Arriving into Milan Central railway station you immediately know that you have entered a most elegant European city. Modeled after Union Station in Washington, DC the impressive Milano Centrale station was completed in 1931. Adorned with numerous sculptures, this grand stone structure has no particular architectural style.
The city’s principal landmark, the Milan Cathedral or Duomo di Milano, prevails as a Gothic masterpiece. Soaring over the piazza that bears it’s name, the Duomo, took six centuries to complete and even today is in a constant state of refurbishment and repair.
The second largest Italian church with a nave height of the nave of over 147 feet, it boasts the highest Gothic vaults of a complete church in the world.
A profusion of carved statues, stained glass and marble adorn The Altar of San Giovanni Buono, a 7th Century bishop in Milan.
Sharing space on the Piazza del Duomo find the shopping arcade known Galleria Vittorio Emanuele II. Pass though the magnificent triumphal arch to a glass covered shopping and dining promenade.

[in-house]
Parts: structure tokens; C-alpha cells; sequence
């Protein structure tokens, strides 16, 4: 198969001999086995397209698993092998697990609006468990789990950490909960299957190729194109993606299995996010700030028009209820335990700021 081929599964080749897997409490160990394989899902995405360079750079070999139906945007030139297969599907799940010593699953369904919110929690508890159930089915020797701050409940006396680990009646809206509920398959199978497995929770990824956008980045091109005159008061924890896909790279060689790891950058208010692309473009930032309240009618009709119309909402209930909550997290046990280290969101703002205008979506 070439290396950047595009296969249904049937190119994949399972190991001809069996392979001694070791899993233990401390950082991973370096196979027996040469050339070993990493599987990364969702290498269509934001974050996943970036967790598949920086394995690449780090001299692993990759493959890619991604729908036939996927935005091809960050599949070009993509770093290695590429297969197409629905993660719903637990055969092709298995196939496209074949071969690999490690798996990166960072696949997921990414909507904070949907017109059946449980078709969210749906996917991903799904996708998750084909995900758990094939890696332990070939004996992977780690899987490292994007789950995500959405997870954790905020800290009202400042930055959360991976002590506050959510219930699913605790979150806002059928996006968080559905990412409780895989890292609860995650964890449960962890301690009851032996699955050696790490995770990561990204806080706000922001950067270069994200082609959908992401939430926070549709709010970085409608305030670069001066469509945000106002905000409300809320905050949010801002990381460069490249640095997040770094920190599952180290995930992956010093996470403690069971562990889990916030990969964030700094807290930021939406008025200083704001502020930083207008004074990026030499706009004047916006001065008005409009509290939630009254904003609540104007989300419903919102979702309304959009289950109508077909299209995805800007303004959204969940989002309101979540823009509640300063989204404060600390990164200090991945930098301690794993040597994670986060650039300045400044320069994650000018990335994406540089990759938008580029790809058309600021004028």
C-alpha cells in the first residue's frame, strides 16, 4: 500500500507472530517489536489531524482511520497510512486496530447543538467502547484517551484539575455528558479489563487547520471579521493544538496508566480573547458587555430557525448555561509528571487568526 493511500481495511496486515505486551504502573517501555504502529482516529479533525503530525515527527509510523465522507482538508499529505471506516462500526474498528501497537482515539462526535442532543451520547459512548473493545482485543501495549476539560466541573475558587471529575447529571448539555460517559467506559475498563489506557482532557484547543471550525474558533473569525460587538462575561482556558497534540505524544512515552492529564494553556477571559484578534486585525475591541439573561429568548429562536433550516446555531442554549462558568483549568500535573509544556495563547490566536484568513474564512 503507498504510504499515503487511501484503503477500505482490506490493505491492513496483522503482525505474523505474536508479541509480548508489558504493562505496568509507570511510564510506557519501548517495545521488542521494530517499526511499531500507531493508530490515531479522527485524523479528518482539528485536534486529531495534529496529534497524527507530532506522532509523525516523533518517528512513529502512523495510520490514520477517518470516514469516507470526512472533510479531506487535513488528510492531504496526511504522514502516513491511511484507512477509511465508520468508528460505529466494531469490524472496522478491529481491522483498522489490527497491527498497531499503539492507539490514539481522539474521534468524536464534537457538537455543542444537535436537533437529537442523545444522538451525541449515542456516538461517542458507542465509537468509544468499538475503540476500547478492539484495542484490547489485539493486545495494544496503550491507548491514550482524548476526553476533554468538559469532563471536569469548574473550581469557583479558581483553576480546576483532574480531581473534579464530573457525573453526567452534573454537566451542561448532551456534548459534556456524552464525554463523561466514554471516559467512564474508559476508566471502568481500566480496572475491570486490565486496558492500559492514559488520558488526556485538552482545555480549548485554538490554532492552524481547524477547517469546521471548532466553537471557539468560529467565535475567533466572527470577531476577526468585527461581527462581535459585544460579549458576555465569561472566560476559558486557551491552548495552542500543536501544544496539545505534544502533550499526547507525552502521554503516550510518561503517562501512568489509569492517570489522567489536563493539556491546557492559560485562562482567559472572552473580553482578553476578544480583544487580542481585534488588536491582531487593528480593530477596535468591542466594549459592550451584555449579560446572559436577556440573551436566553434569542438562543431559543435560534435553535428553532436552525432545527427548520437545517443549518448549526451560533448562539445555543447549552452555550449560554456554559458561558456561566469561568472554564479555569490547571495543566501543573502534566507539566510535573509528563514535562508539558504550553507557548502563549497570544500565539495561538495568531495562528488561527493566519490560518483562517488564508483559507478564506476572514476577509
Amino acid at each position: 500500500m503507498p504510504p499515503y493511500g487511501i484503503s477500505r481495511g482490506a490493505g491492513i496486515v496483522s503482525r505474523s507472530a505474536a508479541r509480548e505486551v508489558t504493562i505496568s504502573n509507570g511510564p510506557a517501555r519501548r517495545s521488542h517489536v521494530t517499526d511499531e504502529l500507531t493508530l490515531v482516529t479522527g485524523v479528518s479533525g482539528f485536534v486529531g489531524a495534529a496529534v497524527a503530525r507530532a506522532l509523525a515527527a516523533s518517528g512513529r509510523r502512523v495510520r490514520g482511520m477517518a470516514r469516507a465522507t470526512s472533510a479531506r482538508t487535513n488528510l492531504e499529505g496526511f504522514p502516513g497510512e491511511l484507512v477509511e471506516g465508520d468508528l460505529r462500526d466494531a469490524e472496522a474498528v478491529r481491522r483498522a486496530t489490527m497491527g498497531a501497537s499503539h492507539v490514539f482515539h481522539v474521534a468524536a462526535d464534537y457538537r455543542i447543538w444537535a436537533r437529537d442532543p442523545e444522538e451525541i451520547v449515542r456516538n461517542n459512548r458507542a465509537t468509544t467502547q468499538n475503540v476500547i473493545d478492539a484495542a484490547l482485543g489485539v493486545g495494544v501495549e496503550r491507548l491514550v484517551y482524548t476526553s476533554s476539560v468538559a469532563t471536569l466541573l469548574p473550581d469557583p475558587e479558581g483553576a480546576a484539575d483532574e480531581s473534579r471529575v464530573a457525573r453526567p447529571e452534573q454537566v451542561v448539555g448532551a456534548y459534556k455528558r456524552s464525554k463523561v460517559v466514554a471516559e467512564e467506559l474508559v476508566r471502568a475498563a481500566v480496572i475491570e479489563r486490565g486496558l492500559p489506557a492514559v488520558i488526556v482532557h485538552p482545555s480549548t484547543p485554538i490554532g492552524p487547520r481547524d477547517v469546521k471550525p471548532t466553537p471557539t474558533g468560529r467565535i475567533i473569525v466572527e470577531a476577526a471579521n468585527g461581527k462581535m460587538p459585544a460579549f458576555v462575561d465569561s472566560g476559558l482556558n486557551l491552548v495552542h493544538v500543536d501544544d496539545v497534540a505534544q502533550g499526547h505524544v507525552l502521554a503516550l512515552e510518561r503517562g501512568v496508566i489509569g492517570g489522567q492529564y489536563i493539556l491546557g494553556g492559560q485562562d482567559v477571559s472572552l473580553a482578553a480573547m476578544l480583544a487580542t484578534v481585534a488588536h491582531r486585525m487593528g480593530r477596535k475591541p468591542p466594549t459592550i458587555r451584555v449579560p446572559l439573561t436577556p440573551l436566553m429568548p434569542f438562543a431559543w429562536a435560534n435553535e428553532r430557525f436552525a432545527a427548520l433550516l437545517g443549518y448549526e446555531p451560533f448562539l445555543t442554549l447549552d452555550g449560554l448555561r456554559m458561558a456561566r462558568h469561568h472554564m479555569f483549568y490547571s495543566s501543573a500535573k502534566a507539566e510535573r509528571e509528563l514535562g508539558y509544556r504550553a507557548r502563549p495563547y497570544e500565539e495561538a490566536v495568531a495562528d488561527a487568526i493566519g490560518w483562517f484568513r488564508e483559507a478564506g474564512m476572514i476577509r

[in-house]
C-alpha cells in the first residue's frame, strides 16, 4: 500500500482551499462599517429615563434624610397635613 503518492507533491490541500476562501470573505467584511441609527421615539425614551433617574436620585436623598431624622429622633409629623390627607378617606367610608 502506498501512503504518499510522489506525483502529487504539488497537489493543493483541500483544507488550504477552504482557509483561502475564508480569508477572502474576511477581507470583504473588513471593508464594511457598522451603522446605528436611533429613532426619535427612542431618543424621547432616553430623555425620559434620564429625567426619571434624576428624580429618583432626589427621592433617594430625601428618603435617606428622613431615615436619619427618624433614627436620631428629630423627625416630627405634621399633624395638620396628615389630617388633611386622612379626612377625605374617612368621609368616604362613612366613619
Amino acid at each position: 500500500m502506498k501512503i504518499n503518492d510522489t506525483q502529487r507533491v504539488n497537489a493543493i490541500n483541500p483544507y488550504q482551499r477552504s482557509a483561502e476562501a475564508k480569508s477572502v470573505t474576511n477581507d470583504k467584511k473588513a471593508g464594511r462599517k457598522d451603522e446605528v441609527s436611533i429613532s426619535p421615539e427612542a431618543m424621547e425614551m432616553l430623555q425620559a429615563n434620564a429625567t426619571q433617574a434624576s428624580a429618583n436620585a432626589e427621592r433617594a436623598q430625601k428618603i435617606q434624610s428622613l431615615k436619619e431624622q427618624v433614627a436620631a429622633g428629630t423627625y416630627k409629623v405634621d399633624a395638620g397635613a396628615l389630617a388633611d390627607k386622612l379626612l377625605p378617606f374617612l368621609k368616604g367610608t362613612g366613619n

Built in the 15th century on the remains of a 14th Century fortification, the Castello Sforzesco, was renovated and enlarged in the 16th and 17th Centuries, making it one of the largest castles in Europe.
Away from the bustle of the main tourist areas, find the lovely Brera district of Milan. This upscale residential area is comprised of beautiful town homes, shopping and dining.
Nestled in the Brera neighborhood, on the Piazza del Carmine, find The Church of Santa Maria del Carmine. The church structure was completed in 1446 while the Baroque style facade was added in the 17th Century.
While in Italy, I discovered my new favorite cocktail, the electric orange Aperol Spritz.
Combine 3 parts Prosecco, 2 parts Aperol, and 1 splash soda on the rocks. Garnish with an orange slice. Molto Bene!
Mr. H says: Do your heart a favor an travel-Enjoy!